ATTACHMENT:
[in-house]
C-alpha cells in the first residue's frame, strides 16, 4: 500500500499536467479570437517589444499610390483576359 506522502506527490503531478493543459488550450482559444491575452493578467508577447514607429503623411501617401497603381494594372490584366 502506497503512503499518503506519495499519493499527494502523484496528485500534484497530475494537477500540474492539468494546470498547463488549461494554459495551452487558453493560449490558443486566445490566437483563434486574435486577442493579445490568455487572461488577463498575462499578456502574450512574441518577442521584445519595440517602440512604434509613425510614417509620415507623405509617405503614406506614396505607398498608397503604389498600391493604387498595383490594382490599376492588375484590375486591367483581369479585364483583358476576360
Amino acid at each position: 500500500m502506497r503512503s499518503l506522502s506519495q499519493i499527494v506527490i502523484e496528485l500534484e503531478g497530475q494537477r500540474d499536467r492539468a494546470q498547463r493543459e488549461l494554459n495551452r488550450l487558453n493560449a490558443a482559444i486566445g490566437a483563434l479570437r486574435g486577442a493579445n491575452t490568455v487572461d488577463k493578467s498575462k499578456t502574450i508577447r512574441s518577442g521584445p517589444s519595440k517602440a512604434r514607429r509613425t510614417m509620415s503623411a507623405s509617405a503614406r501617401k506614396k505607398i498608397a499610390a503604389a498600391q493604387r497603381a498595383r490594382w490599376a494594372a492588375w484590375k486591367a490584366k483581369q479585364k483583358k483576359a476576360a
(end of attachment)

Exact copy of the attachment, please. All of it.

[in-house]
C-alpha cells in the first residue's frame, strides 16, 4: 500500500499536467479570437517589444499610390483576359 506522502506527490503531478493543459488550450482559444491575452493578467508577447514607429503623411501617401497603381494594372490584366 502506497503512503499518503506519495499519493499527494502523484496528485500534484497530475494537477500540474492539468494546470498547463488549461494554459495551452487558453493560449490558443486566445490566437483563434486574435486577442493579445490568455487572461488577463498575462499578456502574450512574441518577442521584445519595440517602440512604434509613425510614417509620415507623405509617405503614406506614396505607398498608397503604389498600391493604387498595383490594382490599376492588375484590375486591367483581369479585364483583358476576360
Amino acid at each position: 500500500m502506497r503512503s499518503l506522502s506519495q499519493i499527494v506527490i502523484e496528485l500534484e503531478g497530475q494537477r500540474d499536467r492539468a494546470q498547463r493543459e488549461l494554459n495551452r488550450l487558453n493560449a490558443a482559444i486566445g490566437a483563434l479570437r486574435g486577442a493579445n491575452t490568455v487572461d488577463k493578467s498575462k499578456t502574450i508577447r512574441s518577442g521584445p517589444s519595440k517602440a512604434r514607429r509613425t510614417m509620415s503623411a507623405s509617405a503614406r501617401k506614396k505607398i498608397a499610390a503604389a498600391q493604387r497603381a498595383r490594382w490599376a494594372a492588375w484590375k486591367a490584366k483581369q479585364k483583358k483576359a476576360a